Skepticism Greets Simple's New Savings Tool
The branchless bank Simple (formerly BankSimple), which in 2010 set out to build "a bank that doesn't suck," now has "several thousand" customers among the 125,000 who have requested accounts, says Josh Reich, chief executive of the parent company Simple Finance Technology Corp.
The online bank, which is working with The Bancorp Bank, is doubling the number of customers on its platform every week. Reich says that by the end of the year the wait time to become a Simple customer will be cut from years to a matter of months. But no date has been set for when account holders will be able to sign up instantaneously, he says.
Reich discussed the company's next project. In about six weeks early users of Simple will be offered a Goals program that will help them sock away cash without ever breaking their bottom line.
The saving tool mimics some of the financial decisions folks make when, say, they only have $1,000 left in their checking account at the end of the month, but have a plan of saving $1,200 every four weeks with the goal of saving $2,400 over the next eight.
The software will measure how much money is in accounts along with typical payments (rent, utilities, etc.) that a customer makes in a month, keeping their goals in line with reality, and giving a user the chance to automatically have less or more funds drawn from the account in the future.
"We look at your upcoming payments. We look at your scheduled payments. We take all that stuff into account when we are doing the Goals calculations," Reich says. The same predictive model will move over to other financial services products, such as lines of credit, that Simple plans to offer in the future.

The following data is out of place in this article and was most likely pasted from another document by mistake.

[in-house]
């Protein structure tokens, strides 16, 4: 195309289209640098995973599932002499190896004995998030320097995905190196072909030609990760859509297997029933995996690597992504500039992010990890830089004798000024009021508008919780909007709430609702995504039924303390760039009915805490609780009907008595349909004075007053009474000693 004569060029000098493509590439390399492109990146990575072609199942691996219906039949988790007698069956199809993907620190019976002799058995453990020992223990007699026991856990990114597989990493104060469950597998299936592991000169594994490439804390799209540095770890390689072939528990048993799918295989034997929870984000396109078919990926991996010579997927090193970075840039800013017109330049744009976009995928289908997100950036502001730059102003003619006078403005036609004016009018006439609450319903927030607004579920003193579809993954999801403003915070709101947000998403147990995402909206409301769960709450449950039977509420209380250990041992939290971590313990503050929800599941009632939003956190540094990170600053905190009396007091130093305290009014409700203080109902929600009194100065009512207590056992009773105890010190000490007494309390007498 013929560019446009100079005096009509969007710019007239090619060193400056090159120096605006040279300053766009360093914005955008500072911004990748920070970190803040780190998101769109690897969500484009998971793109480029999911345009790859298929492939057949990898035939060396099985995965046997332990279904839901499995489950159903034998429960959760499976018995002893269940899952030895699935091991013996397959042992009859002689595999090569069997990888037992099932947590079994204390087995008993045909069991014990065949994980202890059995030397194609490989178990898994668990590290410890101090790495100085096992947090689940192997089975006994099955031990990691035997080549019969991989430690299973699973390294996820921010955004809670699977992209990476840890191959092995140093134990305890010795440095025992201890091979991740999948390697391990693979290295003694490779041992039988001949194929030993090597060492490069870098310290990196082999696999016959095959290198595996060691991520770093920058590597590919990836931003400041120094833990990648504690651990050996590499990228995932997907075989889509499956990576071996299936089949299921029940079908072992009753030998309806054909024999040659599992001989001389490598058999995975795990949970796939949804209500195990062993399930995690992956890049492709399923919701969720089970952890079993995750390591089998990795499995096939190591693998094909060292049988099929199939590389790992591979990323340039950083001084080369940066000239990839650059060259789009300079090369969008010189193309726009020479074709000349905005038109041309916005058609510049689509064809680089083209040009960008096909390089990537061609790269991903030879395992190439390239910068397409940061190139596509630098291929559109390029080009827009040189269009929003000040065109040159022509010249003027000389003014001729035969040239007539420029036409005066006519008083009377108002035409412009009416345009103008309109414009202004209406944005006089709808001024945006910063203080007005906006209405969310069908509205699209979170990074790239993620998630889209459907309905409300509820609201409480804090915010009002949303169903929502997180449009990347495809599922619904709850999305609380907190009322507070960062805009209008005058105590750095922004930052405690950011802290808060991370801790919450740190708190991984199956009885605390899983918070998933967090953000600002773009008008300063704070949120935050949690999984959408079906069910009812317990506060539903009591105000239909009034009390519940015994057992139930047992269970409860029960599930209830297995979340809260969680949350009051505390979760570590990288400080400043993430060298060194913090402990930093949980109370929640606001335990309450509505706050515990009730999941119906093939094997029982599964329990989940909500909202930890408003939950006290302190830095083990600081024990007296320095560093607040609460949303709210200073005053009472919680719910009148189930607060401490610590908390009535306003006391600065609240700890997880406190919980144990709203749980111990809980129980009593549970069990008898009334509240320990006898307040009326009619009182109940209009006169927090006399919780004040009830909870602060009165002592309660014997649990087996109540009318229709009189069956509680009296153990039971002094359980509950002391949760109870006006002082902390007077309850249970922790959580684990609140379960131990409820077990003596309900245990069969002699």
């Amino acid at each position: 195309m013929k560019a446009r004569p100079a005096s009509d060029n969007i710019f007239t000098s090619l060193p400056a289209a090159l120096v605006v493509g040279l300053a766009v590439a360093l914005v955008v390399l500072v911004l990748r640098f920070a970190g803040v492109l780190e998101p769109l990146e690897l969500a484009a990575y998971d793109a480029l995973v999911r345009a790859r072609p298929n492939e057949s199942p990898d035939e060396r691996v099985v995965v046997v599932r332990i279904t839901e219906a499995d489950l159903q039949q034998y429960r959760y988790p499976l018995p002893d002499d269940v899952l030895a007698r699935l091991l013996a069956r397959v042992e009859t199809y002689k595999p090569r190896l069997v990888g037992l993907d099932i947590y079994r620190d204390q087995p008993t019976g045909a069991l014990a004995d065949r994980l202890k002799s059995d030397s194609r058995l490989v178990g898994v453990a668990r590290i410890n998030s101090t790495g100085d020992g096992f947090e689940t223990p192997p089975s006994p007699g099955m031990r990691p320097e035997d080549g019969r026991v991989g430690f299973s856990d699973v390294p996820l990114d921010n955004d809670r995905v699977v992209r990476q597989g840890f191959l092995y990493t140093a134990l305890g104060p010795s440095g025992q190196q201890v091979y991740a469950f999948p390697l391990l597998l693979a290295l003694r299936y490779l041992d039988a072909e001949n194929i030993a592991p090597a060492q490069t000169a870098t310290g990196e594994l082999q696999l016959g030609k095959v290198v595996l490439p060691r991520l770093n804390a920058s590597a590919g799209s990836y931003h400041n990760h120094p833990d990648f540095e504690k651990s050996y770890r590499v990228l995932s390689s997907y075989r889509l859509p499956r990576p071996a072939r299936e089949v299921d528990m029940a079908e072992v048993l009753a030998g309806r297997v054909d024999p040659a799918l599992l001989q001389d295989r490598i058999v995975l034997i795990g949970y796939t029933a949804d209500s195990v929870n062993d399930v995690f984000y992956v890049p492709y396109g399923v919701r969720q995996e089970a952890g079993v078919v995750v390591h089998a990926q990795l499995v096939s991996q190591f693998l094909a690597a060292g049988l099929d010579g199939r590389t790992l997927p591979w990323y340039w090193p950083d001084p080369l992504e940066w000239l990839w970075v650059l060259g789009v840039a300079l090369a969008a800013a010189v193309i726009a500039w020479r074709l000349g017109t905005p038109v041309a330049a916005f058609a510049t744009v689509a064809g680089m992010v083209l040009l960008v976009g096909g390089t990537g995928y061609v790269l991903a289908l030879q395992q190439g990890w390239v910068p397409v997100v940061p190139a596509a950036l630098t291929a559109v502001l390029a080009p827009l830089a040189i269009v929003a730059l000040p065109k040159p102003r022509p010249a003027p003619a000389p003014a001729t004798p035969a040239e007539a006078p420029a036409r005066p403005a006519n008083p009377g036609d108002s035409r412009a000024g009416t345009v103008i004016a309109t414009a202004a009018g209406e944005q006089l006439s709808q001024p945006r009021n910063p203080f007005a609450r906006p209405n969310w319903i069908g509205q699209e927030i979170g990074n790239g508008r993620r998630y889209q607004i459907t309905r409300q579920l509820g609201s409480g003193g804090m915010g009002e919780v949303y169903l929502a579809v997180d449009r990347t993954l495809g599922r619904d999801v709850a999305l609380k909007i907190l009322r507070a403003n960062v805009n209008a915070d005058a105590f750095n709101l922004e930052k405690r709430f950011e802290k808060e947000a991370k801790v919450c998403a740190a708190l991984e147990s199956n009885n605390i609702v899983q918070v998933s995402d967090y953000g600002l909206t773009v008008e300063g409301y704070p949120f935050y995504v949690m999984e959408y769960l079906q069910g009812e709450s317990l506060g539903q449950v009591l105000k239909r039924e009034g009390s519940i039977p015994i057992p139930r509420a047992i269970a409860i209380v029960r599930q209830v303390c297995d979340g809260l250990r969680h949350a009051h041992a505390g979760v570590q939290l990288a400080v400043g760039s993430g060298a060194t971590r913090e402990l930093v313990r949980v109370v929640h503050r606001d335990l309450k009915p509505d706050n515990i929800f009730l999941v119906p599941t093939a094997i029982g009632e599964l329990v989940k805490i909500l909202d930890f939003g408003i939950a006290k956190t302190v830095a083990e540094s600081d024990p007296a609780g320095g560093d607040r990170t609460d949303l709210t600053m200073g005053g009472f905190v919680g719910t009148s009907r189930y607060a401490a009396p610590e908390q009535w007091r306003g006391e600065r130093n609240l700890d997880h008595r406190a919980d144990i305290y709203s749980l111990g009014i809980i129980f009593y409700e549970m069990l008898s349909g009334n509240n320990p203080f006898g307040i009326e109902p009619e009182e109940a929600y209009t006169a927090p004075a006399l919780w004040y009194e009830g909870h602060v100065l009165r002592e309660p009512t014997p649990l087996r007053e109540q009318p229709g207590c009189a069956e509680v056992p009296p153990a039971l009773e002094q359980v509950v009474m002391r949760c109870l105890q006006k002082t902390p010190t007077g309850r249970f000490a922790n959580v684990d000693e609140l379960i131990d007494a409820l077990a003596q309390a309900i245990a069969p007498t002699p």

Today, Simple gives its customers a similarly focused "safe to spend" balance that shows them how much they can safely spend without missing upcoming bills or breaking goals. The software basically does the math.
Not everyone is impressed.
It's "nice, but 'features' aren't enough to attract a lot of customers, and not a lot of [people] do goal planning," says Ron Shevlin, a senior analyst at Aite Group. People "won't pay for" personal financial management tools.
The technology will only really work if Simple goes past its own relationships with customers and begins to bring all of a user's banking relationships — across, perhaps, many different financial services companies — into focus, says James Van Dyke, the president and founder of Javelin Strategy and Research.
"The thing that keeps this from becoming a reality is that no consumer can get a single view of their finances," he says. "I just want to make sure that it's not a piecemeal solution that will only look at relationships that are at" Simple.
Still, Van Dyke says: "This is what consumers want. They need the ability to have their next spending decisions, whether it's a late or a big spending decision, like buying a car … to be determined by their overall financial condition."